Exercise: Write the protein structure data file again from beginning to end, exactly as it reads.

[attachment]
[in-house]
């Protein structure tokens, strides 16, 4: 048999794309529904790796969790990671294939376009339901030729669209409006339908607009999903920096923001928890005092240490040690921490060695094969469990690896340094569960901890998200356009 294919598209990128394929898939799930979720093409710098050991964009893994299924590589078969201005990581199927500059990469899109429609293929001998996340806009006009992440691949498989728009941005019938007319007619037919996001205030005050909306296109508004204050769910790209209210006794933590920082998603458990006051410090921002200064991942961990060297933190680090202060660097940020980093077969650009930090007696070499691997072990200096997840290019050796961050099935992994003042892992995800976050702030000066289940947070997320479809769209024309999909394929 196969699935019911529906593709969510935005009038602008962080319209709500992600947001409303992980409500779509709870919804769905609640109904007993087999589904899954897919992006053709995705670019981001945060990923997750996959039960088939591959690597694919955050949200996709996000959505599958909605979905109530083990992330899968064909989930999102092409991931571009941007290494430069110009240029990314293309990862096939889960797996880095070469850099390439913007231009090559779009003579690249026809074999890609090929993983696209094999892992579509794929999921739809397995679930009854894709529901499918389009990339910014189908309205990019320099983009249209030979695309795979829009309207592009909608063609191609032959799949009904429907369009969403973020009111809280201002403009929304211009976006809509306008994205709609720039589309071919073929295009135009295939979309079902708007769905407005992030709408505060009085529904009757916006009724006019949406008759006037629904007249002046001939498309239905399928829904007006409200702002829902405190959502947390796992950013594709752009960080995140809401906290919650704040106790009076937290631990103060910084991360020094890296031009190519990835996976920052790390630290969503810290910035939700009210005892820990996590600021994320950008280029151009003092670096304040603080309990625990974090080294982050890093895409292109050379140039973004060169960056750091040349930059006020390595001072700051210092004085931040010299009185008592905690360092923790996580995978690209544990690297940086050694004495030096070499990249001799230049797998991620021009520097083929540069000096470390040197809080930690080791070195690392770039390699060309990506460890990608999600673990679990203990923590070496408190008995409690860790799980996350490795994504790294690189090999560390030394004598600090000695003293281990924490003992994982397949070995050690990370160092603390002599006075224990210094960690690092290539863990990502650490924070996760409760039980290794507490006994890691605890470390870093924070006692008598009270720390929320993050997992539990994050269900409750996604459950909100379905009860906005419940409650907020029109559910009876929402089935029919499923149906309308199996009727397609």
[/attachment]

[in-house]
């Protein structure tokens, strides 16, 4: 048999794309529904790796969790990671294939376009339901030729669209409006339908607009999903920096923001928890005092240490040690921490060695094969469990690896340094569960901890998200356009 294919598209990128394929898939799930979720093409710098050991964009893994299924590589078969201005990581199927500059990469899109429609293929001998996340806009006009992440691949498989728009941005019938007319007619037919996001205030005050909306296109508004204050769910790209209210006794933590920082998603458990006051410090921002200064991942961990060297933190680090202060660097940020980093077969650009930090007696070499691997072990200096997840290019050796961050099935992994003042892992995800976050702030000066289940947070997320479809769209024309999909394929 196969699935019911529906593709969510935005009038602008962080319209709500992600947001409303992980409500779509709870919804769905609640109904007993087999589904899954897919992006053709995705670019981001945060990923997750996959039960088939591959690597694919955050949200996709996000959505599958909605979905109530083990992330899968064909989930999102092409991931571009941007290494430069110009240029990314293309990862096939889960797996880095070469850099390439913007231009090559779009003579690249026809074999890609090929993983696209094999892992579509794929999921739809397995679930009854894709529901499918389009990339910014189908309205990019320099983009249209030979695309795979829009309207592009909608063609191609032959799949009904429907369009969403973020009111809280201002403009929304211009976006809509306008994205709609720039589309071919073929295009135009295939979309079902708007769905407005992030709408505060009085529904009757916006009724006019949406008759006037629904007249002046001939498309239905399928829904007006409200702002829902405190959502947390796992950013594709752009960080995140809401906290919650704040106790009076937290631990103060910084991360020094890296031009190519990835996976920052790390630290969503810290910035939700009210005892820990996590600021994320950008280029151009003092670096304040603080309990625990974090080294982050890093895409292109050379140039973004060169960056750091040349930059006020390595001072700051210092004085931040010299009185008592905690360092923790996580995978690209544990690297940086050694004495030096070499990249001799230049797998991620021009520097083929540069000096470390040197809080930690080791070195690392770039390699060309990506460890990608999600673990679990203990923590070496408190008995409690860790799980996350490795994504790294690189090999560390030394004598600090000695003293281990924490003992994982397949070995050690990370160092603390002599006075224990210094960690690092290539863990990502650490924070996760409760039980290794507490006994890691605890470390870093924070006692008598009270720390929320993050997992539990994050269900409750996604459950909100379905009860906005419940409650907020029109559910009876929402089935029919499923149906309308199996009727397609």